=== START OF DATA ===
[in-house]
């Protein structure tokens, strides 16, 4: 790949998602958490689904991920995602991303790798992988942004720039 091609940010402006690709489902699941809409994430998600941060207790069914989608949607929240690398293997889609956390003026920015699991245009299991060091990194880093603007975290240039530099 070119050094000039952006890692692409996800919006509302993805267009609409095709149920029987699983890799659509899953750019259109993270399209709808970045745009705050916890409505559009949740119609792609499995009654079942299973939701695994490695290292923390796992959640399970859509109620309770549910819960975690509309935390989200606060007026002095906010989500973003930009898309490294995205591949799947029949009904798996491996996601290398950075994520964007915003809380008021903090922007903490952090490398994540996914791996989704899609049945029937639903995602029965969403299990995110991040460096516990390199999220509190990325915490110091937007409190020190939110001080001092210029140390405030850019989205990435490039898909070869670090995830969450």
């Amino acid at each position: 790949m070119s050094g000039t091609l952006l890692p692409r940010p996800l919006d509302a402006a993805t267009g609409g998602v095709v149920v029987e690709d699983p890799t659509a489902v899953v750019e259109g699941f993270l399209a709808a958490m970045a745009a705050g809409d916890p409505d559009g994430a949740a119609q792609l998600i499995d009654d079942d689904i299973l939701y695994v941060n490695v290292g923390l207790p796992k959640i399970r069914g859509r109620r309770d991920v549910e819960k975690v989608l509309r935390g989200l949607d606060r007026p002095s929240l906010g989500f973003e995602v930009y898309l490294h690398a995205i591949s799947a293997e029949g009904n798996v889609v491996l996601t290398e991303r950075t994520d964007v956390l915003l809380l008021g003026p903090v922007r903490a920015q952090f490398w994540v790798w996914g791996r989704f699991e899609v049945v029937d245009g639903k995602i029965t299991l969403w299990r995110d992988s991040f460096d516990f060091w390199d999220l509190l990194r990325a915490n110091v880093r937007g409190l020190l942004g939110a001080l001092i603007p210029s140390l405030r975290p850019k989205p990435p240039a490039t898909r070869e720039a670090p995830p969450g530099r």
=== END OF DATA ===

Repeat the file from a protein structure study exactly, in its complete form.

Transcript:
[in-house]
């Protein structure tokens, strides 16, 4: 790949998602958490689904991920995602991303790798992988942004720039 091609940010402006690709489902699941809409994430998600941060207790069914989608949607929240690398293997889609956390003026920015699991245009299991060091990194880093603007975290240039530099 070119050094000039952006890692692409996800919006509302993805267009609409095709149920029987699983890799659509899953750019259109993270399209709808970045745009705050916890409505559009949740119609792609499995009654079942299973939701695994490695290292923390796992959640399970859509109620309770549910819960975690509309935390989200606060007026002095906010989500973003930009898309490294995205591949799947029949009904798996491996996601290398950075994520964007915003809380008021903090922007903490952090490398994540996914791996989704899609049945029937639903995602029965969403299990995110991040460096516990390199999220509190990325915490110091937007409190020190939110001080001092210029140390405030850019989205990435490039898909070869670090995830969450």
């Amino acid at each position: 790949m070119s050094g000039t091609l952006l890692p692409r940010p996800l919006d509302a402006a993805t267009g609409g998602v095709v149920v029987e690709d699983p890799t659509a489902v899953v750019e259109g699941f993270l399209a709808a958490m970045a745009a705050g809409d916890p409505d559009g994430a949740a119609q792609l998600i499995d009654d079942d689904i299973l939701y695994v941060n490695v290292g923390l207790p796992k959640i399970r069914g859509r109620r309770d991920v549910e819960k975690v989608l509309r935390g989200l949607d606060r007026p002095s929240l906010g989500f973003e995602v930009y898309l490294h690398a995205i591949s799947a293997e029949g009904n798996v889609v491996l996601t290398e991303r950075t994520d964007v956390l915003l809380l008021g003026p903090v922007r903490a920015q952090f490398w994540v790798w996914g791996r989704f699991e899609v049945v029937d245009g639903k995602i029965t299991l969403w299990r995110d992988s991040f460096d516990f060091w390199d999220l509190l990194r990325a915490n110091v880093r937007g409190l020190l942004g939110a001080l001092i603007p210029s140390l405030r975290p850019k989205p990435p240039a490039t898909r070869e720039a670090p995830p969450g530099r």